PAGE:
If you read interviews with authors, this comes up sooner or later. A writer will talk about how there is often a point when the characters start saying and doing things that surprise him, things he didn’t intend or anticipate. One can get the impression that writers are people who spend a lot of time in a trance listening to the voices in their heads. Voices that are frighteningly independent. But a writer isn’t exactly a shaman, right? He knows he’s just making these people up out of scraps of imagination. They aren’t really going to do anything he doesn’t want them to, right? Or are writers half crazy?
Of course writers are half crazy—we hope to one day feed our families by telling beautiful and terrrible lies about folks who don’t exist. In our underwear.
I, for one, happen to think that on a good day the line between writer and shaman, between craft and trance, gets blured. But to bring a book into the world you have to write on a lot of days that aren’t so enchanted. A few weeks ago I finished the first draft of my second novel, and here’s what I noticed happening with regard to characters going off the reservation.
I don’t outline, but I do write up a short forecast for each section of a book. Just enough of a map to give me confidence that there are some landmarks on the horizon I’m aiming for. But then, in the actual writing, I find that, like a weather forecast or a Mapquest printout, things on the ground are different.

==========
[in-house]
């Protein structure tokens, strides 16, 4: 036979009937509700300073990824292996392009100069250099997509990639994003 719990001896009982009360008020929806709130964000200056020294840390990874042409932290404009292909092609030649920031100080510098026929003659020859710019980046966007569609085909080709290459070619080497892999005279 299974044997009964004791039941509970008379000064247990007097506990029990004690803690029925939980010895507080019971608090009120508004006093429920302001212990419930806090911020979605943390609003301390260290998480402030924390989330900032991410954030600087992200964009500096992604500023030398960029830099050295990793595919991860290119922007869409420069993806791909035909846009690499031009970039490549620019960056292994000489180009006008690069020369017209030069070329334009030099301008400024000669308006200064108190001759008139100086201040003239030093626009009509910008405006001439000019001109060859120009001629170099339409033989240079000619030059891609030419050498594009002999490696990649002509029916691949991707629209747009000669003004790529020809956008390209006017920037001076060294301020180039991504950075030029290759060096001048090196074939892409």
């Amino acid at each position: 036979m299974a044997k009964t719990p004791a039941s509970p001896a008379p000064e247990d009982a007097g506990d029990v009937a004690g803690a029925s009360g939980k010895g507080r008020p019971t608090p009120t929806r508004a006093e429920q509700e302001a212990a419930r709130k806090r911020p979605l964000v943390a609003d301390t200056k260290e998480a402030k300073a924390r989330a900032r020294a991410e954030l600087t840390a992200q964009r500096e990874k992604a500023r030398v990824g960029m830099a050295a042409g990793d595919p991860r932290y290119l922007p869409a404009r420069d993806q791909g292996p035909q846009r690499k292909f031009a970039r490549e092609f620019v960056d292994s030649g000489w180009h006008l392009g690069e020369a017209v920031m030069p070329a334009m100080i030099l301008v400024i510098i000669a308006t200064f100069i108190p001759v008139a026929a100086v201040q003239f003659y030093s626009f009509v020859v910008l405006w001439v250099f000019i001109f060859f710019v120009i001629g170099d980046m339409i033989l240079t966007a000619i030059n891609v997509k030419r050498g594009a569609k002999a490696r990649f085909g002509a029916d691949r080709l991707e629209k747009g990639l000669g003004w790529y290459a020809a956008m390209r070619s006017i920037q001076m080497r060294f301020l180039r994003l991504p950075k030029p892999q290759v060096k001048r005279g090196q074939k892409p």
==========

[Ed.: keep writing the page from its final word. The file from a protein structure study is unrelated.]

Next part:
I may be planning that a character is going to learn something three chapters from now that will cause her to take a certain action, but in the scene I’m writing today, she figures it out sooner because she’s just smarter than that. If I want to be true to what I know about her, if I want her character to be credible, I can’t go holding her back for the sake of a plot device, and I just have to let things develop differently.
This tends to happen most often when I’m writing dialogue. If there’s one thing that shouldn’t be contrived to serve the plot, it’s dialogue. Dialogue has to serve the characters, and it’s best when the writer is kind of overhearing it, like a spy with a steno pad eavesdropping on two people, each with their own agenda. [Plot is a side effect of characters at odds doing things that make sense to them] If the characters are having honest reactions, they won’t sound like they’re reading a script. And those reactions will sometimes surprise the writer, taking events in a different direction.
The ending of a book is also a fertile place for twists that can surprise the writer. I’ve heard some authors say that while they might not know exactly how they’re going to get to the ending, they do know the ending in advance. I can’t relate. For me, story telling is part problem solving, and I don’t know the sum of the equation until I’ve puzled it out. Every little decision I commit to over the course of a novel narrows the range of possible endings in an organic way. I may know of an event that I hope will fit like the last piece of a jigsaw puzzle, but when I get there and all of the elements are in play, and everything I ‘ve learned about the characters has taken on an irresistible momentum, I just might have to toss that piece and find one that fits true without having to jam it in and fray the edges.
How about you other scribes? Do your characters think for themselves?